Spark to introduce barriers to help stamp out objectionable material, cyber risks and scams

Internet service provider and telecommunications giant Spark is introducing multiple barriers to help stamp out objectionable material, cyber risks and scams.

They include a new automated text message, scam firewall and two filters to reduce exposure to malware, phishing and child sexual abuse material.

In April, Spark is set to become the first internet service provider in New Zealand to join the Internet Watch Foundation (IWF), meaning it will be able to block more child sex abuse material on the foundation’s URL list.

Our current systems in Aotearoa, under the Department of Internal Affairs voluntary scheme, block 412 URLs while the IWF block up to 30,000 a day.

Spark sustainability director Leela Ashford said the provider wants to help play a part in making the internet a safer place for its customers.

“The dissemination of child sexual abuse material is a growing issue in Aotearoa and globally. We want to ensure we do whatever we can to protect our customers from this illegal content, and extending our blocking activity through our new membership of the Internet Watch Foundation is one of the ways we can further strengthen protections on our network,” Ashford said.

The group Makes Sense, created by sex therapist Jo Robertson, and educator Holly Brooker, has recently received 10,000 signatures on its petition calling for tougher and wider restriction on illegal sexual content online.

Brooker praised Spark, saying it was leading the way in stopping child sexual abuse material from being viewed.

“We really hope that it encourages other internet providers to take action. We’ve had a lot of positive conversations but we’d really hope that this motivates and pushes them to adopting the IWF list for themselves.”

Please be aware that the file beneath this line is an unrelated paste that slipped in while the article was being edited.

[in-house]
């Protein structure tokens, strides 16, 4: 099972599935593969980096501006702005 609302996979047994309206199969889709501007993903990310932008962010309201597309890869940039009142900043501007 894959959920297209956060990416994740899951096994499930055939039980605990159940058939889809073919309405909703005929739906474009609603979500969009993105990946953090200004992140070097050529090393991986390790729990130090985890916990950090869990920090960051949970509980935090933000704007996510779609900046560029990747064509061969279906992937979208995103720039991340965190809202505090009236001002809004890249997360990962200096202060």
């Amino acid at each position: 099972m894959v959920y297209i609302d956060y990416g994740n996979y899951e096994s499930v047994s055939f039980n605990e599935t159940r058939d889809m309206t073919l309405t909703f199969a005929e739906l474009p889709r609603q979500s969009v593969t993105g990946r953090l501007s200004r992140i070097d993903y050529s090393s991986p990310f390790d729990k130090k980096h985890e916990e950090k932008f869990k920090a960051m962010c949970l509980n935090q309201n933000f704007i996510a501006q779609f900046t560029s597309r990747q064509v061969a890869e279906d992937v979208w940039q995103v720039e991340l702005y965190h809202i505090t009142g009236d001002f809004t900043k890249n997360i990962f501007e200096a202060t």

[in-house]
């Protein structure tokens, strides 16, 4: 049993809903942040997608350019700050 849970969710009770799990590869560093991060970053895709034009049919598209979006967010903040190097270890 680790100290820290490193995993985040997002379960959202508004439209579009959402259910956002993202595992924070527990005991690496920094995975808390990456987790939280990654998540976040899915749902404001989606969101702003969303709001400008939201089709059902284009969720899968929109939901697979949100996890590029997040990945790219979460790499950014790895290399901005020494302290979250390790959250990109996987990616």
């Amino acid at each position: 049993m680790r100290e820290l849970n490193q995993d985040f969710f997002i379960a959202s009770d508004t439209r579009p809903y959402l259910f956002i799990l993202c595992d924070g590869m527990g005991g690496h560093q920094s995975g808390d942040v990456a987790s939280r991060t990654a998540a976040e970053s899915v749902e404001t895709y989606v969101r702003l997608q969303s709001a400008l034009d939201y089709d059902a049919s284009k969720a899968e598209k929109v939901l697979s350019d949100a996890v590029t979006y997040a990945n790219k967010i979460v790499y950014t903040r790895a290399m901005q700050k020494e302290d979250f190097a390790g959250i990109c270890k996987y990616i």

Spark has shown initiative by taking the work on itself after Makes Sense introduced it to the IWF, Brooker said.

“From the beginning we’ve seen a really positive desire to make change in the space to ensure that their customers are safe. Spark have been really competent and open to putting better measures in place and its been really refreshing to engage with them in that way.”

Spark has also formally endorsed WeProtect Global Alliance’s ’11 Voluntary Principles to Counter Online Child Sexual Exploitation and Abuse’ which will help the digital industry tackle online child exploitation.

Other features

Some of the other new features include a firewall, which is coming out next month. It can automatically detect known fraudulent SMS content before it reaches the receiver.

“The firewall, which is informed by a global database of confirmed scam content, is expected to significantly reduce the amount of scam texts being received by Spark customers by detecting URLs, phrases, and ‘calls to action’ that are known to be used in SMS scam campaigns, and blocking them, preventing them being received by the customer.

“While this has resulted in a significant reduction in scam SMS sent from our own network, our new filter improves our ability to detect and block this activity coming through to our customers from other mobile networks as well,” Ashford said.

Spark has also been working the with GCSB National Cyber Security Centre to implement the Malware Free Networks service into its network to help reduce accidentally downloading malicious malware onto a customers device.

It was warning its customers to remain vigilant online against potential scammers.

“We are really pleased to be able to add these extra layers of protection, but we also remind our customers that fraudsters are always evolving their tactics,” Ashford said.

According to the news on Radio New Zealand

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